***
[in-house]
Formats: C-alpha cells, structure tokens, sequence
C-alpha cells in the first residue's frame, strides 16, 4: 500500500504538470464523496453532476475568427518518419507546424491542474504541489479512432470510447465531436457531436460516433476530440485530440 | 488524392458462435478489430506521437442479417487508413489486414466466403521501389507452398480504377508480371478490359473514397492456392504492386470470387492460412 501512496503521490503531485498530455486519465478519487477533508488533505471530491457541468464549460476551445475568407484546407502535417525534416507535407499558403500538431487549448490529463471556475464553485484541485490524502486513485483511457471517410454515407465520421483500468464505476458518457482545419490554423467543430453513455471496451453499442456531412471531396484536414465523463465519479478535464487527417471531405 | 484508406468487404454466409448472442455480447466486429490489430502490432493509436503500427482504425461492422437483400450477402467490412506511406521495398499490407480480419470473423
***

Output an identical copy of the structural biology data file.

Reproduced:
[in-house]
Formats: C-alpha cells, structure tokens, sequence
C-alpha cells in the first residue's frame, strides 16, 4: 500500500504538470464523496453532476475568427518518419507546424491542474504541489479512432470510447465531436457531436460516433476530440485530440 | 488524392458462435478489430506521437442479417487508413489486414466466403521501389507452398480504377508480371478490359473514397492456392504492386470470387492460412 501512496503521490503531485498530455486519465478519487477533508488533505471530491457541468464549460476551445475568407484546407502535417525534416507535407499558403500538431487549448490529463471556475464553485484541485490524502486513485483511457471517410454515407465520421483500468464505476458518457482545419490554423467543430453513455471496451453499442456531412471531396484536414465523463465519479478535464487527417471531405 | 484508406468487404454466409448472442455480447466486429490489430502490432493509436503500427482504425461492422437483400450477402467490412506511406521495398499490407480480419470473423